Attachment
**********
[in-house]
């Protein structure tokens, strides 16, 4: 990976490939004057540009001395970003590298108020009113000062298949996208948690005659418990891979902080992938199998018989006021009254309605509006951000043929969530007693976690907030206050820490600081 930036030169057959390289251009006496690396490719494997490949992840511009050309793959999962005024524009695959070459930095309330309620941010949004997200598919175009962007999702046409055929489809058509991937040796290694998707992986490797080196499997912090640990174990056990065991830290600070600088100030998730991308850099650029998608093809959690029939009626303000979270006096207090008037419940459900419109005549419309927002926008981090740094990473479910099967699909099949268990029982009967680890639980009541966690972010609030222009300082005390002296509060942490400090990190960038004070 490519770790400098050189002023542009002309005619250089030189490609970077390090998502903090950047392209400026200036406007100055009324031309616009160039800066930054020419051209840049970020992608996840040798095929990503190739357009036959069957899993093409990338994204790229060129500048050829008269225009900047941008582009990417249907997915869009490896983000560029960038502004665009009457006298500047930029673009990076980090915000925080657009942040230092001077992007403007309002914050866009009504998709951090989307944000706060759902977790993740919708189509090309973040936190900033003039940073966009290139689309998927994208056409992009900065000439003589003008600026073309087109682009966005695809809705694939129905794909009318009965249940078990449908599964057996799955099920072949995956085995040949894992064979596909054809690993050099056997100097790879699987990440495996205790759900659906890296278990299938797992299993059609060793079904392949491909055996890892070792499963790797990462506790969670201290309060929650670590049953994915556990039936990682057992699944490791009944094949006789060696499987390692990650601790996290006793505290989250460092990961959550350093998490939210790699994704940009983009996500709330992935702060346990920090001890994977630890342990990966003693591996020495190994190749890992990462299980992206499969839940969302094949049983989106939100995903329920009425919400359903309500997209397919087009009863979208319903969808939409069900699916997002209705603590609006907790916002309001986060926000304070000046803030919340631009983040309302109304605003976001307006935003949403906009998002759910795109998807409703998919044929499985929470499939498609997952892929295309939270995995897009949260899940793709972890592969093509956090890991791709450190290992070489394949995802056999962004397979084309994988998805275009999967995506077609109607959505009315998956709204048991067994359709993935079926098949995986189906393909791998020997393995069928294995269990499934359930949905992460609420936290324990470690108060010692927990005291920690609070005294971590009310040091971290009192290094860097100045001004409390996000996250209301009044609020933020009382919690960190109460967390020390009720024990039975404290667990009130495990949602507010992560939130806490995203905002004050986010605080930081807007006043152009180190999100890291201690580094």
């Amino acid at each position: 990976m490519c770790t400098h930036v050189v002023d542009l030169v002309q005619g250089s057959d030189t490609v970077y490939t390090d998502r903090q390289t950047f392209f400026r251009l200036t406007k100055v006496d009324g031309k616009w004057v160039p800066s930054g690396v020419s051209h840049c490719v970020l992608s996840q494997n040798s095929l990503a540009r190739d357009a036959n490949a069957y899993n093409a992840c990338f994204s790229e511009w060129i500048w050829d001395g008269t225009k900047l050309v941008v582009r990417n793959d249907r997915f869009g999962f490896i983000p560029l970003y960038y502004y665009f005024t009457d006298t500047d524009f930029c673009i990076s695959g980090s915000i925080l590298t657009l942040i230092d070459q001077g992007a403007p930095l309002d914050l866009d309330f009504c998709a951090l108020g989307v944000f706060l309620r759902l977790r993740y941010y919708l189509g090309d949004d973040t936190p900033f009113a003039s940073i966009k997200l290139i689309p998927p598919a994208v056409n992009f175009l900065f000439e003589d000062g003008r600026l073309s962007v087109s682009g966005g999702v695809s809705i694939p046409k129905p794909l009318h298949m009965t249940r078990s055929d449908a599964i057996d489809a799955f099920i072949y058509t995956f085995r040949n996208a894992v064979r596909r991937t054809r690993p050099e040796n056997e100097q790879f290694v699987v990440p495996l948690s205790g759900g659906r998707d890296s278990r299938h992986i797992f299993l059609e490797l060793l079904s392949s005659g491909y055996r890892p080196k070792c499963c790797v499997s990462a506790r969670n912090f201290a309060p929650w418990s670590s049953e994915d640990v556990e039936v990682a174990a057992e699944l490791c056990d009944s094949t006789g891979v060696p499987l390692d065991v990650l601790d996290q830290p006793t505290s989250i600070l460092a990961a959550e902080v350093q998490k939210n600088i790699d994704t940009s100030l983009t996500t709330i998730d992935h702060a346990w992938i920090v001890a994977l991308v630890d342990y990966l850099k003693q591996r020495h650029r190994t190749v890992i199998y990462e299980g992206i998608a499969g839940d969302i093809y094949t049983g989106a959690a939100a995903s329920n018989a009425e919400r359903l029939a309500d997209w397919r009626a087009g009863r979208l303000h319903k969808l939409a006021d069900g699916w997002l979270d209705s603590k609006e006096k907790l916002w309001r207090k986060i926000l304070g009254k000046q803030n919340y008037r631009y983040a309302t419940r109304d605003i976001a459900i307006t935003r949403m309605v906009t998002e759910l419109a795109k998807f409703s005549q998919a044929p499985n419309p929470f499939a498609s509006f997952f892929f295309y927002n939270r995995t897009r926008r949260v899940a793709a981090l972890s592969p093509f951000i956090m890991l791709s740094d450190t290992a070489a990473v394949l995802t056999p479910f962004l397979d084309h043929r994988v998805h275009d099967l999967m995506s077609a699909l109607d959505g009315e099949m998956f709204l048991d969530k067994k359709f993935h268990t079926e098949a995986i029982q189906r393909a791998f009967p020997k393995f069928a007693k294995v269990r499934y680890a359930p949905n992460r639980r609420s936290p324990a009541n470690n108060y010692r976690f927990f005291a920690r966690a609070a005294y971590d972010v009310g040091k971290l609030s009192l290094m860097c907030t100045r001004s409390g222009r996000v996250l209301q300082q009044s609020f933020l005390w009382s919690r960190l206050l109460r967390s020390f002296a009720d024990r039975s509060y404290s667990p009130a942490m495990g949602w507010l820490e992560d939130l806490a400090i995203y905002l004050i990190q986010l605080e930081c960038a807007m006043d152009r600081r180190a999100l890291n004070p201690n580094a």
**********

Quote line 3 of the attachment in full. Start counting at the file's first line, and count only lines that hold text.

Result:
């Amino acid at each position: 990976m490519c770790t400098h930036v050189v002023d542009l030169v002309q005619g250089s057959d030189t490609v970077y490939t390090d998502r903090q390289t950047f392209f400026r251009l200036t406007k100055v006496d009324g031309k616009w004057v160039p800066s930054g690396v020419s051209h840049c490719v970020l992608s996840q494997n040798s095929l990503a540009r190739d357009a036959n490949a069957y899993n093409a992840c990338f994204s790229e511009w060129i500048w050829d001395g008269t225009k900047l050309v941008v582009r990417n793959d249907r997915f869009g999962f490896i983000p560029l970003y960038y502004y665009f005024t009457d006298t500047d524009f930029c673009i990076s695959g980090s915000i925080l590298t657009l942040i230092d070459q001077g992007a403007p930095l309002d914050l866009d309330f009504c998709a951090l108020g989307v944000f706060l309620r759902l977790r993740y941010y919708l189509g090309d949004d973040t936190p900033f009113a003039s940073i966009k997200l290139i689309p998927p598919a994208v056409n992009f175009l900065f000439e003589d000062g003008r600026l073309s962007v087109s682009g966005g999702v695809s809705i694939p046409k129905p794909l009318h298949m009965t249940r078990s055929d449908a599964i057996d489809a799955f099920i072949y058509t995956f085995r040949n996208a894992v064979r596909r991937t054809r690993p050099e040796n056997e100097q790879f290694v699987v990440p495996l948690s205790g759900g659906r998707d890296s278990r299938h992986i797992f299993l059609e490797l060793l079904s392949s005659g491909y055996r890892p080196k070792c499963c790797v499997s990462a506790r969670n912090f201290a309060p929650w418990s670590s049953e994915d640990v556990e039936v990682a174990a057992e699944l490791c056990d009944s094949t006789g891979v060696p499987l390692d065991v990650l601790d996290q830290p006793t505290s989250i600070l460092a990961a959550e902080v350093q998490k939210n600088i790699d994704t940009s100030l983009t996500t709330i998730d992935h702060a346990w992938i920090v001890a994977l991308v630890d342990y990966l850099k003693q591996r020495h650029r190994t190749v890992i199998y990462e299980g992206i998608a499969g839940d969302i093809y094949t049983g989106a959690a939100a995903s329920n018989a009425e919400r359903l029939a309500d997209w397919r009626a087009g009863r979208l303000h319903k969808l939409a006021d069900g699916w997002l979270d209705s603590k609006e006096k907790l916002w309001r207090k986060i926000l304070g009254k000046q803030n919340y008037r631009y983040a309302t419940r109304d605003i976001a459900i307006t935003r949403m309605v906009t998002e759910l419109a795109k998807f409703s005549q998919a044929p499985n419309p929470f499939a498609s509006f997952f892929f295309y927002n939270r995995t897009r926008r949260v899940a793709a981090l972890s592969p093509f951000i956090m890991l791709s740094d450190t290992a070489a990473v394949l995802t056999p479910f962004l397979d084309h043929r994988v998805h275009d099967l999967m995506s077609a699909l109607d959505g009315e099949m998956f709204l048991d969530k067994k359709f993935h268990t079926e098949a995986i029982q189906r393909a791998f009967p020997k393995f069928a007693k294995v269990r499934y680890a359930p949905n992460r639980r609420s936290p324990a009541n470690n108060y010692r976690f927990f005291a920690r966690a609070a005294y971590d972010v009310g040091k971290l609030s009192l290094m860097c907030t100045r001004s409390g222009r996000v996250l209301q300082q009044s609020f933020l005390w009382s919690r960190l206050l109460r967390s020390f002296a009720d024990r039975s509060y404290s667990p009130a942490m495990g949602w507010l820490e992560d939130l806490a400090i995203y905002l004050i990190q986010l605080e930081c960038a807007m006043d152009r600081r180190a999100l890291n004070p201690n580094a």